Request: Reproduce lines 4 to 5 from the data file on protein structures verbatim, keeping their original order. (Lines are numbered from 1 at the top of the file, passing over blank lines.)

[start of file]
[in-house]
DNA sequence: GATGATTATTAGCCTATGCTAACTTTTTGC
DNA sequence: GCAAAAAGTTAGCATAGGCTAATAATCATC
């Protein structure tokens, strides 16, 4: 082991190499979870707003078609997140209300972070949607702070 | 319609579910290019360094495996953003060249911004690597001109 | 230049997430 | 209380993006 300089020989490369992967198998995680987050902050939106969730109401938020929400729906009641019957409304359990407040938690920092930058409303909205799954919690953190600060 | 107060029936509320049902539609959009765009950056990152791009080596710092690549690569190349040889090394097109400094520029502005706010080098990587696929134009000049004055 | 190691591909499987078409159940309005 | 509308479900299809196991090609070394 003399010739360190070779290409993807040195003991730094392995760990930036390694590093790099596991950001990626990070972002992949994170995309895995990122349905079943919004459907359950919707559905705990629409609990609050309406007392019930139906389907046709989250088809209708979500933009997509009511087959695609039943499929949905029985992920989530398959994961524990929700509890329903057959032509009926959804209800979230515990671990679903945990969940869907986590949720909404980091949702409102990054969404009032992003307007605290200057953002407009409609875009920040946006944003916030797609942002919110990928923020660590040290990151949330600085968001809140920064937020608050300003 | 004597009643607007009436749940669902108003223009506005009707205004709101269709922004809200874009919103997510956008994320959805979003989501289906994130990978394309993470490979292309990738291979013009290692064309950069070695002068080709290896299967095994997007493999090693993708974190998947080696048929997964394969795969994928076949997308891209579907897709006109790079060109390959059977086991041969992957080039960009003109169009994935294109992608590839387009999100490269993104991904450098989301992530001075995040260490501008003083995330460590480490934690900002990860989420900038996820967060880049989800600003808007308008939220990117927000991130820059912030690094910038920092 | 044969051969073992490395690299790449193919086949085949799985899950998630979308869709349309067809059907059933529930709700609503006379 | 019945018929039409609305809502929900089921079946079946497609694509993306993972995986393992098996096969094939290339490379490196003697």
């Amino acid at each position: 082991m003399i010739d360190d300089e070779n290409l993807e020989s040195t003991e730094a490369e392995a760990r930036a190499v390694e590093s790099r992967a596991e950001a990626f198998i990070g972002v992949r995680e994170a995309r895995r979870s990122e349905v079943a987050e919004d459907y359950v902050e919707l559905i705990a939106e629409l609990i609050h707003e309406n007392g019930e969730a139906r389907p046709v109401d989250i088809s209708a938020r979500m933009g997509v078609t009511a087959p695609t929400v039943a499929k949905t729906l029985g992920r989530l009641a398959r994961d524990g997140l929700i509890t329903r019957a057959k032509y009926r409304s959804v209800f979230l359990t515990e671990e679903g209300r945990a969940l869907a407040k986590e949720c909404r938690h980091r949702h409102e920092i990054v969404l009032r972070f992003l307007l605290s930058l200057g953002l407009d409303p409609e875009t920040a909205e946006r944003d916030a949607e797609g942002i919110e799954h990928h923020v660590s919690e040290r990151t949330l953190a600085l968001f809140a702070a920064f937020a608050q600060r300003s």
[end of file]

């Protein structure tokens, strides 16, 4: 082991190499979870707003078609997140209300972070949607702070 | 319609579910290019360094495996953003060249911004690597001109 | 230049997430 | 209380993006 300089020989490369992967198998995680987050902050939106969730109401938020929400729906009641019957409304359990407040938690920092930058409303909205799954919690953190600060 | 107060029936509320049902539609959009765009950056990152791009080596710092690549690569190349040889090394097109400094520029502005706010080098990587696929134009000049004055 | 190691591909499987078409159940309005 | 509308479900299809196991090609070394 003399010739360190070779290409993807040195003991730094392995760990930036390694590093790099596991950001990626990070972002992949994170995309895995990122349905079943919004459907359950919707559905705990629409609990609050309406007392019930139906389907046709989250088809209708979500933009997509009511087959695609039943499929949905029985992920989530398959994961524990929700509890329903057959032509009926959804209800979230515990671990679903945990969940869907986590949720909404980091949702409102990054969404009032992003307007605290200057953002407009409609875009920040946006944003916030797609942002919110990928923020660590040290990151949330600085968001809140920064937020608050300003 | 004597009643607007009436749940669902108003223009506005009707205004709101269709922004809200874009919103997510956008994320959805979003989501289906994130990978394309993470490979292309990738291979013009290692064309950069070695002068080709290896299967095994997007493999090693993708974190998947080696048929997964394969795969994928076949997308891209579907897709006109790079060109390959059977086991041969992957080039960009003109169009994935294109992608590839387009999100490269993104991904450098989301992530001075995040260490501008003083995330460590480490934690900002990860989420900038996820967060880049989800600003808007308008939220990117927000991130820059912030690094910038920092 | 044969051969073992490395690299790449193919086949085949799985899950998630979308869709349309067809059907059933529930709700609503006379 | 019945018929039409609305809502929900089921079946079946497609694509993306993972995986393992098996096969094939290339490379490196003697």
């Amino acid at each position: 082991m003399i010739d360190d300089e070779n290409l993807e020989s040195t003991e730094a490369e392995a760990r930036a190499v390694e590093s790099r992967a596991e950001a990626f198998i990070g972002v992949r995680e994170a995309r895995r979870s990122e349905v079943a987050e919004d459907y359950v902050e919707l559905i705990a939106e629409l609990i609050h707003e309406n007392g019930e969730a139906r389907p046709v109401d989250i088809s209708a938020r979500m933009g997509v078609t009511a087959p695609t929400v039943a499929k949905t729906l029985g992920r989530l009641a398959r994961d524990g997140l929700i509890t329903r019957a057959k032509y009926r409304s959804v209800f979230l359990t515990e671990e679903g209300r945990a969940l869907a407040k986590e949720c909404r938690h980091r949702h409102e920092i990054v969404l009032r972070f992003l307007l605290s930058l200057g953002l407009d409303p409609e875009t920040a909205e946006r944003d916030a949607e797609g942002i919110e799954h990928h923020v660590s919690e040290r990151t949330l953190a600085l968001f809140a702070a920064f937020a608050q600060r300003s």